2. Not help you with your food questions or order if they are not your assigned waiter, but pick up your credit card or cash for payment when you put down your payment on your table. I agree that a server should be more than willing to answer any questions about the menu (Yes, there are mushrooms in the mushroom quesadilla) but on the other hand it’s quite rude of the customer to just grab any server that walks by and start telling them things about their order. Wouldn’t you want to tell your server first hand? Anyway, a lot of computer systems at restaurants won’t let a server go into another server’s orders. So if you tell Bob to tell Alice to tell Susie to tell your server that you want cheddar instead of American, that information might not make it all the way back to your server. So you want any server to answer your food questions but only your particular server to handle your payment? And Tiara, your English is not good, is it?
  3. Pour water into your glass by tilting the jug on its side, resulting in water splashes all over you or your table. Only the most skilled of us can do this trick without spilling but there is a reason we do it that way. The ice in the pitcher ( I don’t use jugs…) won’t come out of the spout but if we pour the water from the side it will. And you know if your server gives you water without another bunch of ice cubes floating around in it, you’re going to complain. And then leave 10%.
  4. Bring you the check very quickly, and repeatedly asking about the payment in different forms just to get you to leave so that a new customer can sit in your place. What’s wrong with that? It sounds to me like you only want service when you want it. If the server let the check sit on the table for ten minutes, you would be whining about how servers never let you pay quickly enough to leave in time to get to the 7:00 showing of Jennifer Aniston’s new romantic comedy that’s playing at the mall. And yes, we do want to turn that table over. It’s how we make money, Tiara.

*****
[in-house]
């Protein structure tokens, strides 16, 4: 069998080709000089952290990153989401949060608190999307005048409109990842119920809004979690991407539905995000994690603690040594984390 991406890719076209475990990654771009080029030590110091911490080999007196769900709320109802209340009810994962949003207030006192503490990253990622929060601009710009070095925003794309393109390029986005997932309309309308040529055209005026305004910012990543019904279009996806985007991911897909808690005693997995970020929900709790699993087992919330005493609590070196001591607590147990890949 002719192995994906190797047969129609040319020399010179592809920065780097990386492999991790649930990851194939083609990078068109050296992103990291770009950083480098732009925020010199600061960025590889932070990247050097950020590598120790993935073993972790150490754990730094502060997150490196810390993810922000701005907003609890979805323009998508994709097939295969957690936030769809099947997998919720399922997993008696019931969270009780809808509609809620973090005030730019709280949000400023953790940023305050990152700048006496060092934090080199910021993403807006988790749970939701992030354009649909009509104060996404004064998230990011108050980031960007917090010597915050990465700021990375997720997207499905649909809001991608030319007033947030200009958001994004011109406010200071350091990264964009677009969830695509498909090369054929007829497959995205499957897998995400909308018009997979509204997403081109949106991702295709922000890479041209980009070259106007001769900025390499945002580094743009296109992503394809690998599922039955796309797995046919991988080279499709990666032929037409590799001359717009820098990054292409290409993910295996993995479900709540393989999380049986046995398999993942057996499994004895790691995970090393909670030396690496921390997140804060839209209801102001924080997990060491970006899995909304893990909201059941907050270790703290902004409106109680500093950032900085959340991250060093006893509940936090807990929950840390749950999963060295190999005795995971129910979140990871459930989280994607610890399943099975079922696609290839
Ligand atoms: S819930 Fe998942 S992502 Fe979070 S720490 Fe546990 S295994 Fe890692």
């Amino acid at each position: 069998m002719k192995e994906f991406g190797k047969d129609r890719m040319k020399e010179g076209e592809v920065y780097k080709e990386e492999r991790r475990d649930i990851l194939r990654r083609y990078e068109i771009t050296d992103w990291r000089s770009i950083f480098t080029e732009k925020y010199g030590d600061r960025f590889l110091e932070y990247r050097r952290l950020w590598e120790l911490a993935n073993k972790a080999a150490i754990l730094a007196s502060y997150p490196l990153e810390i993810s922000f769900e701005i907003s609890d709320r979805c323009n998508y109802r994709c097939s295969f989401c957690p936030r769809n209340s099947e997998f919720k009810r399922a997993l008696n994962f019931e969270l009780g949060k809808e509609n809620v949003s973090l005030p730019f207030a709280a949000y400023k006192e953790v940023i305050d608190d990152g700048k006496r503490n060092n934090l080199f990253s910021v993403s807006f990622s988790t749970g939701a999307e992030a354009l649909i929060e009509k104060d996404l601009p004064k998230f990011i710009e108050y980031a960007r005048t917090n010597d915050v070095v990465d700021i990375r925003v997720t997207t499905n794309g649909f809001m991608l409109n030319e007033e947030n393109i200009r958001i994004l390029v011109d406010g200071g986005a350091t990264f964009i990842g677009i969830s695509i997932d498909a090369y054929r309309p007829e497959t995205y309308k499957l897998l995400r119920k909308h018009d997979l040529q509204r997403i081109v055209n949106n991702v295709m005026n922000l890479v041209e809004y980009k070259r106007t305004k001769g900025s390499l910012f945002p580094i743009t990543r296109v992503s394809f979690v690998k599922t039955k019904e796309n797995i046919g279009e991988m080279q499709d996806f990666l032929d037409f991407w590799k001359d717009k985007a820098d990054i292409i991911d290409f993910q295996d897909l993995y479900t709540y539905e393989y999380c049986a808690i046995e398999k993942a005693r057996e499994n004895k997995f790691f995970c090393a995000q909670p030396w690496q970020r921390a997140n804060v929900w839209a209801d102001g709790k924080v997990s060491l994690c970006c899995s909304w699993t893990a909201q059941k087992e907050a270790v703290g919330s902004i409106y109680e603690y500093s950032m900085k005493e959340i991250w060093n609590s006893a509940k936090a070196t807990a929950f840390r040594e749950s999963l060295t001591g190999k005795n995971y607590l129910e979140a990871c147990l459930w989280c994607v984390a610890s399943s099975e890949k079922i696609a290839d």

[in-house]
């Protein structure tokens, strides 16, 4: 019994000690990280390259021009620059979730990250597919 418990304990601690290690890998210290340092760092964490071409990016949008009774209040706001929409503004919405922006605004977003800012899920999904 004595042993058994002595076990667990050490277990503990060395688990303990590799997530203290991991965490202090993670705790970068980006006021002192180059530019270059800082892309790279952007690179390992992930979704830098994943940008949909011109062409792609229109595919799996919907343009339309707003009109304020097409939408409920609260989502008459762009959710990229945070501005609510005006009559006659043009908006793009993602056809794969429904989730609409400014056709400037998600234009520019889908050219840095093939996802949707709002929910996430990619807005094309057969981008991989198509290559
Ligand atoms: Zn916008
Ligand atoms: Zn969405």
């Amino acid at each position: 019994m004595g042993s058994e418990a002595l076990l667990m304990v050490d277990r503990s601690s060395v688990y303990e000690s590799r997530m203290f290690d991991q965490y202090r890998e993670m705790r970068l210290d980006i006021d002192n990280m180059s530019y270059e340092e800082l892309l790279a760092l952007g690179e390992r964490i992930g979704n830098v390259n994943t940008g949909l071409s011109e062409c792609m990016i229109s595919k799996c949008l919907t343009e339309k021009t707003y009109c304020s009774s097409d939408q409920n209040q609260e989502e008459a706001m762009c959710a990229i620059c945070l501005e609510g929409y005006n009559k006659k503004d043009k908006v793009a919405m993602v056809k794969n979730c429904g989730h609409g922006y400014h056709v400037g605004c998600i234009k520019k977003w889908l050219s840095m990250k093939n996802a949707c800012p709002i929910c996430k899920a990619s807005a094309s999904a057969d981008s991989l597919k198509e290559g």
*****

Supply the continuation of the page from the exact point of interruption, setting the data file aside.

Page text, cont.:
5. Not pay attention to you when you need help, like when you need a refill of your water glass after you eat something spicy. Same thing as before. If the server is there to ask about your check, you don’t like it but when he’s not there to fill your water for the tenth time, you’re ready to complain. It sounds like you want a server to stand ten feet away from you and be ready to do your bidding as soon as you ring a little silver bell. And if you can’t handle your spicy wings, just ask for a pitcher of water.
  6. Touch your plate, glass or spoons and forks all over with bare hands. I agree, that is not cool. This is why I always make sure to levitate my plates, glasses and silverware directly to my customers so that they can remain as clean as they were when Juan pulled them from the dishwasher and placed everything on the shelf using his bare hands that he just emptied the trash can with.
  7. Touch a lot to try to get more tips. Touching strangers for pleasure or for money, by trying to make the stranger feel good unconsciously, is unacceptable. Define “a lot.” Also, it goes both ways, Tiara. Servers don’t want to be touched by you, either. When we walk by, don’t poke us in the back or tap us on the shoulder. But what if you touch a stranger for pleasure and for money, is that okay?